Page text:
He said: “Would I do that deal again? No”. Mr Chappell was “unfortunately the wrong guy” to buy BHS.

But Sir Philip said Mr Chappell had endorsements from lawyers, accountants and banks. He took comfort from the advisory firms Grant Thornton and Olswang, which acted on behalf of Mr Chappell, although he now thought they didn’t know him “from a hole in the wall”.

Asked about Mr Chappell’s previous bankruptcies, Sir Philip said that should not necessarily count against him. “Entrepreneurs do bad deals. That doesn’t mean they can’t go back into business,” he said, citing Walt Disney as a well-known bankrupt.

‘Stop staring at me’

He also defended his use of the tax haven Monaco to run his operations, saying: “I don’t accept that it is tax avoidance. With respect, if you look at our corporate structure, there is a lot of stuff written and I don’t want to talk about other companies, it is not my style.

“I could have been a lot more aggressive than I probably was. Every penny our company has made in the United Kingdom has paid tax.”

Image copyright
Reuters

Image caption

BHS went into administration in late April

The businessman said he only left the UK because of a heart scare. “When I went there [Monaco], I had no idea I was ever going to do any more business,” he said.

In an extraordinary exchange, Sir Philip stopped mid-sentence at one point to rebuke Richard Fuller MP for “staring” at him.

‘More questions’

He said to Mr Fuller: “Sir, do you mind not looking at me like that all the time, it’s really disturbing. You just want to stare at me, it’s uncomfortable.”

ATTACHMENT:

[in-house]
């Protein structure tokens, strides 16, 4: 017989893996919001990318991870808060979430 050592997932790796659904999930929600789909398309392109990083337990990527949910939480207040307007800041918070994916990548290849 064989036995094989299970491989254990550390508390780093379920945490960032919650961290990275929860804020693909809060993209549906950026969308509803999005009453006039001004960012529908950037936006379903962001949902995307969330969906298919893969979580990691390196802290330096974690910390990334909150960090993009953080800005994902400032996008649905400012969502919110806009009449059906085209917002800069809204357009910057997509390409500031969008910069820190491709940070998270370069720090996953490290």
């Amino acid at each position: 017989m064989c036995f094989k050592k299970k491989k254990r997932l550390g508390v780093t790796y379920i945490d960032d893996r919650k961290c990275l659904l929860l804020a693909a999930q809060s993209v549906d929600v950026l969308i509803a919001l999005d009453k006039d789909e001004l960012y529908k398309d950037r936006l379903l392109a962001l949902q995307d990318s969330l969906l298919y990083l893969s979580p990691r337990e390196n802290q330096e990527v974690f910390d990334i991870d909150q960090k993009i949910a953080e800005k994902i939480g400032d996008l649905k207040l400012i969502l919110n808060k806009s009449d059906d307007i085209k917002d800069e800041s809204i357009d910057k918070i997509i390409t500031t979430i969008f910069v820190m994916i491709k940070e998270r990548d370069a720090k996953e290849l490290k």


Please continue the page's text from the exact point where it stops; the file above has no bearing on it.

Mr Fuller replied: “I don’t wish to make you feel uncomfortable, Sir Philip… I think it is another parliamentary colleague that is known for his death stare.”

MPs have already taken evidence from Mr Chappell, the pensions regulator and advisers on the sale of.

After the hearing, the chairmen of the committees, Ian Wright and Frank Field, said they might have further questions for Sir Philip. They are already planning to recall Mr Chappell.

In a joint statement, the chairmen said: “We thank Sir Philip for giving us six hours of evidence in Parliament today, and we were pleased to hear that he is still trying to put together a better deal for the BHS pensioners.

“We hope he will come up with an offer that is satisfactory to the Pension Regulator. However, he doesn’t only have to satisfy the Pensions Regulator, today he is before the bar of public opinion. Much of his reputation now depends on how generously he responds.

“Today’s evidence raised host of further questions and we first want to get much more detail on the structure of various companies, particularly those owned by Lady Cristina Green, the profits they have made and the tax they have paid.

“We have more witnesses scheduled at the end of June and in the last few days we have received a huge amount of further evidence. We have many further questions for Sir Philip, particularly the big questions on the pension fund that he was unable to answer today.”

BHS: Sir Philip Green vows to sort out pensions ‘mess’